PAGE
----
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Results for search "Hospices".

Health News Results - 6

Americans don't like to dwell on dying, so maybe it isn't surprising that compared to other nations, the United States does just a middling job of providing a good death.

The United States ranked in the middle of 81 countries rated on how well their health care systems provide end-of-life care.

Only six countries — the United Kingdom, Ireland, Taiwan, Australia, South Korea and Co...

In another sign of just how bad the U.S. opioid abuse epidemic has become, a new study finds family members often steal painkillers from dying relatives in hospice care.

In a survey of 371 hospices, 31% reported at least one case in which drugs were taken from a patient in the past 90 days. The thieves were most often relatives.

Lead researcher John Cagle said it's not c...

The days of old-fashioned house calls may be over, but there is a growing trend toward providing some hospital care in the comfort of patients' homes. Now, a new study suggests it might end up being cheaper and, in some respects, better than traditional hospital care.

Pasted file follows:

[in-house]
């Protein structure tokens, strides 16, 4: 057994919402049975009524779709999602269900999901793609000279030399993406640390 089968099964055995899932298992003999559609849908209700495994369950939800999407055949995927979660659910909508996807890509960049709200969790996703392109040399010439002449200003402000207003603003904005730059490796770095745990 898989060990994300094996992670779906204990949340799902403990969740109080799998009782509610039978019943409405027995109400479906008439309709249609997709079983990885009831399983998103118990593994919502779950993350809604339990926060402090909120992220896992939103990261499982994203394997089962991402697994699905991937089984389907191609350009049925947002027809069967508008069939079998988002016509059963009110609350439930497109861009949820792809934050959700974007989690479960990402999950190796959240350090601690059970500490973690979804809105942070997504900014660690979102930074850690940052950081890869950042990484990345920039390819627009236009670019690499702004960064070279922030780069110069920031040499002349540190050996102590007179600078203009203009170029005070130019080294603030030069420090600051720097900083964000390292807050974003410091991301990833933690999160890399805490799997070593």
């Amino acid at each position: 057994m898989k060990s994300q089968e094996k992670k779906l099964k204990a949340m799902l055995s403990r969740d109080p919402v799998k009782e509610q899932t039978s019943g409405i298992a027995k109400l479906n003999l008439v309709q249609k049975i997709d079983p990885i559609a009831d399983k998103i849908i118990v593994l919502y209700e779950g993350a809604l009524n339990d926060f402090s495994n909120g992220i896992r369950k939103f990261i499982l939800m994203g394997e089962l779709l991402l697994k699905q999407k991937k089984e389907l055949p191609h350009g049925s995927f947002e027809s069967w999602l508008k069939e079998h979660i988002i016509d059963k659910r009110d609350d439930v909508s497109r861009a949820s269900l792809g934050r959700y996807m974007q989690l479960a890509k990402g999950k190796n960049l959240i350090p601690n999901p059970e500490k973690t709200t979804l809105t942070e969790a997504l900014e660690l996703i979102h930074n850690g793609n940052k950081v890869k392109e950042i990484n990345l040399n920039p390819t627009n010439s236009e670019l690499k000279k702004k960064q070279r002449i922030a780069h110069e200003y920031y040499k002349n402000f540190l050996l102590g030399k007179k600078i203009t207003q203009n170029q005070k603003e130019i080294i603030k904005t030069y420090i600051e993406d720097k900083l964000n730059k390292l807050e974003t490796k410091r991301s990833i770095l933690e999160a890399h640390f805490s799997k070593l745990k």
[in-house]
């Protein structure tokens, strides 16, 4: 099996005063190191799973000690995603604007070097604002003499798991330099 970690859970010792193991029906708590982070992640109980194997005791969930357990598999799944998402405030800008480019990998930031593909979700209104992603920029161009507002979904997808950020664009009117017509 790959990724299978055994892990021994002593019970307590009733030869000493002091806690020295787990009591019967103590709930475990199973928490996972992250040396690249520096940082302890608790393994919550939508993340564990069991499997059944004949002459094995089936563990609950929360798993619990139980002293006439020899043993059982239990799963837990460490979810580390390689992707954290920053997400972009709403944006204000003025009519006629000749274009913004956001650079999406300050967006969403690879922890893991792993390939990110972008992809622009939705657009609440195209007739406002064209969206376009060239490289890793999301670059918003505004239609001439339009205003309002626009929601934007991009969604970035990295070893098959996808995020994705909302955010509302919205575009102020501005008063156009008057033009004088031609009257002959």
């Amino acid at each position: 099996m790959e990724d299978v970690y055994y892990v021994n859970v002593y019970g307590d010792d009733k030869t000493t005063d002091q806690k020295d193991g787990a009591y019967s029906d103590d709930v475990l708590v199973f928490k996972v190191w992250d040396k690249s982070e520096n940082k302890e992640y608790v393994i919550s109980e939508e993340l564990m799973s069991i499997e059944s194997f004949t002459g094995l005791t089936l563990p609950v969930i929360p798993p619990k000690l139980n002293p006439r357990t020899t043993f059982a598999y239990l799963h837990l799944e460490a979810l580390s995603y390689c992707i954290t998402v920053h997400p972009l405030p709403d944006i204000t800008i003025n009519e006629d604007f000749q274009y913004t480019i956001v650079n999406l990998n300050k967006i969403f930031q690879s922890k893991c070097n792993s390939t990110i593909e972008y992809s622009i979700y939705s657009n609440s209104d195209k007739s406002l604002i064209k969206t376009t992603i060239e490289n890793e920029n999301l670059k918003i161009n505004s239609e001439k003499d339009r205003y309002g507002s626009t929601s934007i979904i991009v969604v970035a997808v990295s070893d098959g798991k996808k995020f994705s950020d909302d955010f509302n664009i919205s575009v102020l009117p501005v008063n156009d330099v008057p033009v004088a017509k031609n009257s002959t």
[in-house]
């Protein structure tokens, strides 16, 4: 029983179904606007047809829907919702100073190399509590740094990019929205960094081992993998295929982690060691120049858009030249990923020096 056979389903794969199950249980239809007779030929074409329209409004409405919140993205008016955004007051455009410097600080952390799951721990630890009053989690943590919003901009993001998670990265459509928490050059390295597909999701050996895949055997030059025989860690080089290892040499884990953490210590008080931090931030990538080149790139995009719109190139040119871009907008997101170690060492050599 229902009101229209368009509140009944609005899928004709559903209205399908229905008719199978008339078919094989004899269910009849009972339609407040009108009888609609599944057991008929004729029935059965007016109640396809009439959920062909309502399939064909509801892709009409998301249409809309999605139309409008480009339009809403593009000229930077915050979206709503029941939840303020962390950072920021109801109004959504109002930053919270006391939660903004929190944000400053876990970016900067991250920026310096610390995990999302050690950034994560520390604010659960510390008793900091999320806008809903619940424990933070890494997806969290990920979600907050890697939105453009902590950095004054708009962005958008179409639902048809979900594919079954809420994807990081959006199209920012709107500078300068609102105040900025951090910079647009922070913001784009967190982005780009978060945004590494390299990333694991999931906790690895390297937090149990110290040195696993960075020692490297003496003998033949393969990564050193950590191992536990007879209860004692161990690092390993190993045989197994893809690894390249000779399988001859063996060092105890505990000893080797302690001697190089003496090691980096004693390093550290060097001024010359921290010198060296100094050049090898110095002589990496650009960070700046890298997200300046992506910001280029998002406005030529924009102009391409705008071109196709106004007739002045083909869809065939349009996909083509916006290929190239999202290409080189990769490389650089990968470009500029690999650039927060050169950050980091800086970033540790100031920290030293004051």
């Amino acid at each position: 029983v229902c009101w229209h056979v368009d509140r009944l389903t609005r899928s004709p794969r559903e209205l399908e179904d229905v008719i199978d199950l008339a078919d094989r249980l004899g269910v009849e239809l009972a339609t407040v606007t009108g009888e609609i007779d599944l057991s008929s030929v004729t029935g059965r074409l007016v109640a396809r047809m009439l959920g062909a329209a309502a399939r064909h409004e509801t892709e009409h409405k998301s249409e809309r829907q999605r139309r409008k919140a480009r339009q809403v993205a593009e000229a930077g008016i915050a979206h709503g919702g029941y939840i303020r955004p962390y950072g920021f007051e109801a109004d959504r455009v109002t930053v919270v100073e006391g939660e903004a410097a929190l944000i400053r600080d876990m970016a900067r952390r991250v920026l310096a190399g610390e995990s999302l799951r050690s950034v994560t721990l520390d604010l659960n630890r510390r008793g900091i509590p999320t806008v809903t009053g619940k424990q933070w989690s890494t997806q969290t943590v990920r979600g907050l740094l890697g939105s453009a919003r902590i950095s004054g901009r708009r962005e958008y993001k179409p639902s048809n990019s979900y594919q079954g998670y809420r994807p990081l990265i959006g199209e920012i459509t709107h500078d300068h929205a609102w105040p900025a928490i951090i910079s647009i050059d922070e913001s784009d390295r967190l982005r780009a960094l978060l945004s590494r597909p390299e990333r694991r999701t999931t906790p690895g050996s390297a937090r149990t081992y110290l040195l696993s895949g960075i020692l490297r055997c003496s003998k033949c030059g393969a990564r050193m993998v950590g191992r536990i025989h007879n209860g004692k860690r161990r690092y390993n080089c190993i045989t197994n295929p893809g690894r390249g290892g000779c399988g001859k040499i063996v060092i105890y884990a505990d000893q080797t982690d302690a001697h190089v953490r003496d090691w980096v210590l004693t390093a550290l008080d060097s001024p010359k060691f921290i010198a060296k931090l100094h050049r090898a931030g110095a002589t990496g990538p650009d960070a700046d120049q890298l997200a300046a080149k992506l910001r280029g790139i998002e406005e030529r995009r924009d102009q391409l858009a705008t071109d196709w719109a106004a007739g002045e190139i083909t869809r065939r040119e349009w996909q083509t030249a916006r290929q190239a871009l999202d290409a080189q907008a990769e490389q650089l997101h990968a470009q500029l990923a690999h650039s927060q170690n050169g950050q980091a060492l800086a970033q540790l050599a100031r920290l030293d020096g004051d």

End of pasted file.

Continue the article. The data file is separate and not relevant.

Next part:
The study, done at Brigham and Women's Hospital in Boston, tested a "hospital at home" program -- where patients with ...

Most folks would prefer a peaceful death at home, in familiar surroundings with the company of their loved ones.

Now, for the first time in a century, there's a rise in the likelihood of those dying wishes to be honored.

Home has now surpassed the hospital as the most common place of death in the United States, for the first time since the early 20th century, according to a ...

Nearly a third of U.S. heart patients die at home, which is more than the number who die in the hospital, according to a new study.

Researchers examined data on more than 12 million heart disease patients who died between 2003 and 2017. They looked at whether the deaths occurred in a hospital, home, nursing or long-term care facility, inpatient hospice, or elsewhere (outpatient medica...

Every day they help feed, bathe and care for the frailest Americans. But female health care workers in the United States often get shortchanged on wages and health insurance, a new study finds.

In fact, about one-third of female health care workers made less than $15 an hour, and that number rose to half when these workers were black or Hispanic.

The study authors estimated...